BIOS recovery steps incompatible with Con ACPIJune 21, 2020 by Christian Longman
If your computer does not have a compatible BIOS error, take a look at these troubleshooting ideas.
ACPI (Advanced Configuration and Power Interface) is an industry specification for the efficient power management of desktop and mobile computers. ACPI defines how the underlying input / output system, operating system, and computer peripherals communicate with each other using power.
How do I enable ACPI in BIOS?Press the BIOS key that appears in the system startup messages. On most computers, this is one of the F keys, but the other two common keys are the Esc or Del keys. Highlight "Power Management" and press Enter. Highlight the “ACPI” setting, press Enter and select “Activate”.
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In a computer, the Advanced Power and Configuration Interface (ACPI) provides an open standard that allows operating systems to recognize and configure the computer’s hardware components, manage power by putting unused (unused) components into sleep mode, and monitoring status. ACPI was first published in December 1996 and is intended to replace Advanced Power Management (APM), the multiprocessor specification, and the Plug and Play BIOS (PnP) specification.  ACPI supports operating system power management, unlike the previous BIOS-based system, which used platform-specific power management and configuration guides to determine the platform-specific firmware.  The specification is of paramount importance for the configuration controlled by the operating system and the power management system (OSPM), an implementation for ACPI, which is responsible for managing the device through the old firmware interface. Interfaces removed.
Internally, ACPI reports the available components and their functions to the kernel of the operating system.using lists of instructions (“methods”) that are provided by the system’s analyzed firmware (UEFI or BIOS). the core. Then ACPI performs the necessary operations written in the ACPI machine language (for example, initialization of hardware components) using a minimal integrated virtual machine.
Intel, Microsoft, and Toshiba initially developed the standard, while HP, Huawei, and Phoenix also participated later. In October 2013, the ACPI Special Interest Group (ACPI SIG), the first developer of the ACPI standard, agreed to transfer all assets to the UEFI Forum, where all future developments will take place.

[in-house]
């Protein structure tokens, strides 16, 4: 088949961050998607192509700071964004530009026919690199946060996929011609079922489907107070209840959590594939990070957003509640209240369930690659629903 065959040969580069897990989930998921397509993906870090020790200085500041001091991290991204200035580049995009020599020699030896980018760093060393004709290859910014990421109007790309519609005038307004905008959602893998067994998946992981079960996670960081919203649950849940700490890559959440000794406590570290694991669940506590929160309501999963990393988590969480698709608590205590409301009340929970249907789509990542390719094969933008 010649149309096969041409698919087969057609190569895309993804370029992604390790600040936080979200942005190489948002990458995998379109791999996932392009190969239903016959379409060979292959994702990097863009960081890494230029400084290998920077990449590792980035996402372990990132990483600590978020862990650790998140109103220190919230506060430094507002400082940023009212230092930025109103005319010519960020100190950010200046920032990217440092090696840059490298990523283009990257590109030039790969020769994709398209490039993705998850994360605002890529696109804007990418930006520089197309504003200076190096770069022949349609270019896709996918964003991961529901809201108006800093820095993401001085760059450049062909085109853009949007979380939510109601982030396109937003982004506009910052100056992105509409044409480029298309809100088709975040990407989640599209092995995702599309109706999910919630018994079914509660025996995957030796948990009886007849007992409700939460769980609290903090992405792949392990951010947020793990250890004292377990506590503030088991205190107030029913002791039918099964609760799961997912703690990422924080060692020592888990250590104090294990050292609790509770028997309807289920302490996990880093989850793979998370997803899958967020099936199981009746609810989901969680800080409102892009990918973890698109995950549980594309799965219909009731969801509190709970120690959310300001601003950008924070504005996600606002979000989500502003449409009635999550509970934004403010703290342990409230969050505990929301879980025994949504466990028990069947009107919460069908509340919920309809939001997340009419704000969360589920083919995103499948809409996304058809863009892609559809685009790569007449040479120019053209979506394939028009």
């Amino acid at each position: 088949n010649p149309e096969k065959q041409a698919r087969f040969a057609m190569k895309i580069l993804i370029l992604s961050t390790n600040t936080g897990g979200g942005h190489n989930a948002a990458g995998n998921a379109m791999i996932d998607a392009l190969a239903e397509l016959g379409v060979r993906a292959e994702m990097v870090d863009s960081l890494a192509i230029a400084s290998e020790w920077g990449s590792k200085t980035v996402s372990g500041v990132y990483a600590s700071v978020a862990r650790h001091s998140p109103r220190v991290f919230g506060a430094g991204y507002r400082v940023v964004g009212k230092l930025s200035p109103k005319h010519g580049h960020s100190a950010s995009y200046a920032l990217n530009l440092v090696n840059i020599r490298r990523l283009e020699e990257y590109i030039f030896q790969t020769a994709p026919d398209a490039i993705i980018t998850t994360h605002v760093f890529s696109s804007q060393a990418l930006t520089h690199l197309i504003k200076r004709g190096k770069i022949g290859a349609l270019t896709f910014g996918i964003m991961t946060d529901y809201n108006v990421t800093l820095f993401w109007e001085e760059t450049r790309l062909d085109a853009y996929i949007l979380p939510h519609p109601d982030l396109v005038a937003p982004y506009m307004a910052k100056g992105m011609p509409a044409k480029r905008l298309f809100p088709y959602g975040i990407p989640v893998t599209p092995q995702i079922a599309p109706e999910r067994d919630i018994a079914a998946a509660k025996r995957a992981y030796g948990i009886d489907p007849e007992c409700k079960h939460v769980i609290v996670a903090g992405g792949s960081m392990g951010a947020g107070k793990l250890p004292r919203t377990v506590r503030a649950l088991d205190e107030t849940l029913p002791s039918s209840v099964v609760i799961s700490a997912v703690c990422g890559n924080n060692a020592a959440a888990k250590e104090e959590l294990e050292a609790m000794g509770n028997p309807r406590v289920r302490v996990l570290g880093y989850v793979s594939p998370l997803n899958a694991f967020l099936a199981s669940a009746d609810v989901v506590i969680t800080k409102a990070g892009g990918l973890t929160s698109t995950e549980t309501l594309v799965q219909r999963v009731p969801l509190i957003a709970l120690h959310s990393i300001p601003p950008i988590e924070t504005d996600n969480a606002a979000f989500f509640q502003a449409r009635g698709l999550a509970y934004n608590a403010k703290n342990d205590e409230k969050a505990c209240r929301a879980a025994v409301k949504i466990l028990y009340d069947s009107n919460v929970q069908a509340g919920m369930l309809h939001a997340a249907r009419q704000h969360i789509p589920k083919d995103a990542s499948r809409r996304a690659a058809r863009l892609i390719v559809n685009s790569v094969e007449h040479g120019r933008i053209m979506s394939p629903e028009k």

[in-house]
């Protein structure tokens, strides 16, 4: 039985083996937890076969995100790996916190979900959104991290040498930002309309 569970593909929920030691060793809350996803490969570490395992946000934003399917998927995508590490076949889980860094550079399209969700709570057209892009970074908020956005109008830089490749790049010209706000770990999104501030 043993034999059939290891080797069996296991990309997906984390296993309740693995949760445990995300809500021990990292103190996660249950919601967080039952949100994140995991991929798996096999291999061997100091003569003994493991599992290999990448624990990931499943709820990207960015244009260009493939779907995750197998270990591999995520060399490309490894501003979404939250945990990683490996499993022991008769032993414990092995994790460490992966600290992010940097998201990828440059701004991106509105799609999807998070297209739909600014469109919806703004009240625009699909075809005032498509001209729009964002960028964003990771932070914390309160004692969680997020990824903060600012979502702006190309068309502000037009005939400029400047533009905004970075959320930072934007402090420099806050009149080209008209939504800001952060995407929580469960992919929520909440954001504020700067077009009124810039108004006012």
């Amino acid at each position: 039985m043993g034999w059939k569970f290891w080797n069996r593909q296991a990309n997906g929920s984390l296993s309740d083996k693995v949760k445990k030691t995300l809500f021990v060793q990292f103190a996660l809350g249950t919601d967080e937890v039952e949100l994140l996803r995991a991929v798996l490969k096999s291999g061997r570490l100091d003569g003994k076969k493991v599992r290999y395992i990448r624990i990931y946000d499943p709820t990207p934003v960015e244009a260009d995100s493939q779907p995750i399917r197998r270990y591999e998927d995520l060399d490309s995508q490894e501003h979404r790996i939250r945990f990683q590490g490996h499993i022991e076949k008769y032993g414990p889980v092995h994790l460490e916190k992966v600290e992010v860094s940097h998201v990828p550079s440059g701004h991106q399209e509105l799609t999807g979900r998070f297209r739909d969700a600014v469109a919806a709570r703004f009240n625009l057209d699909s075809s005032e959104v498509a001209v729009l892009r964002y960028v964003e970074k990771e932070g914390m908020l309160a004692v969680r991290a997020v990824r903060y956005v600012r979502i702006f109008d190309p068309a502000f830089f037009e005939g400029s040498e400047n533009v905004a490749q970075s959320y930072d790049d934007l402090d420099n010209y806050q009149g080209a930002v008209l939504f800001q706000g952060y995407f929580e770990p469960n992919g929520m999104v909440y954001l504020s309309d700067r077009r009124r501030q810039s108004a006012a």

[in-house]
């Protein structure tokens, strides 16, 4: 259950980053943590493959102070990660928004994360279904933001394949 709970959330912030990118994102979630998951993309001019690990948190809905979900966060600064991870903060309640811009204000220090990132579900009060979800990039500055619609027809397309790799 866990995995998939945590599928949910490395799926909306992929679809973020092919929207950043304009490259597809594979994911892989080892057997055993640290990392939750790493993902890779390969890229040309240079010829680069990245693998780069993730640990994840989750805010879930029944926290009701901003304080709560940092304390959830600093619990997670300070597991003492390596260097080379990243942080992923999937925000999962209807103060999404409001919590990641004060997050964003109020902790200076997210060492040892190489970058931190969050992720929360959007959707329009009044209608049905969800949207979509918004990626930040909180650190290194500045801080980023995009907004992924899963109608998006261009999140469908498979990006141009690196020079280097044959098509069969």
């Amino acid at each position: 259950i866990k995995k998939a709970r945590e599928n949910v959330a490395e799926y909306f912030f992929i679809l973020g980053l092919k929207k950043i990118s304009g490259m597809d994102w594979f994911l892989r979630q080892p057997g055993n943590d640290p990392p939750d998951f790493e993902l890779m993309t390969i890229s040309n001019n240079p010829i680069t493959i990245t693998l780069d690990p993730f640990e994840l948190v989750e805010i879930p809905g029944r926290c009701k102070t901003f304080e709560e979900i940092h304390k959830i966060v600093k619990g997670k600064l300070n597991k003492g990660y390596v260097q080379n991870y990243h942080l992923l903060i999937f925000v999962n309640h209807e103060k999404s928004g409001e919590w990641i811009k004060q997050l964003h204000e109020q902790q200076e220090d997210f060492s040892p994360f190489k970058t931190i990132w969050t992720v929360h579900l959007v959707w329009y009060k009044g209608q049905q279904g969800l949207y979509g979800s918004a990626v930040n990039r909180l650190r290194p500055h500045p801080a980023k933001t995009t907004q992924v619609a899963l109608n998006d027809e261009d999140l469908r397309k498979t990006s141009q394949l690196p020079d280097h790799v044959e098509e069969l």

The ACPI at the firmware level consists of three main components: ACPI tables, ACPI BIOS, and ACPI registers. Unlike its predecessors, such as APM or PnP BIOS, ACPI does not realize much of its functionality in ACPI BIOS code, the main task of which is to load ACPI tables into system memory. Instead, most of the ACPI firmware functionality is provided in the ACPI Machine Language (AML) bytecode, lowA Turing-complete, domain-specific language that is stored in ACPI tables.  To use these tables, the operating system must have an interpreter for the AML bytecode. The reference implementation of the AML interpreter is provided by the ACPI Component Architecture (ACPICA). During BIOS development, AML bytecode is compiled from ASL code (ACPI source language).  
Since ACPI also replaces the PnP BIOS, it also offers a hardware enumerator, which is mainly implemented in the ACPI DSDT table (Differentiated System Description Table). An advantage of the bytecode approach is that, unlike the PnP BIOS code (16 bits), the ACPI bytecode can be used on any operating system, even in 64-bit mode. 
The whole design decision was not without criticism. In November 2003, Linus Torvalds, author of the Linux kernel, called ACPI "a complete design disaster in every way."   In 2001, other developers of old Linux software, such as Alan Cox, expressed concern about the need forThat the bytecode from an external source must be run with all kernel permissions. as well as the overall complexity of the ACPI specification.  In 2014, Mark Shuttleworth, founder of the Ubuntu Linux distribution, compared ACPI with trojans. 
ACPI Component Architecture (ACPICA) 
The ACPI component architecture (ACPICA), written primarily by Intel engineers, provides an open source reference implementation that is independent of the operating system's ACPI code platform.  ACPICA code is used by Linux, Haiku and FreeBSD,  , which complement it with operating system-specific code.
The first edition of the ACPI specification was published in December 1996 and supports 16- and 32-bit address spaces. Only in August 2000, ACPI received support for 64-bit addressing, as well as support for multiprocessor workstations and servers with version 2.0.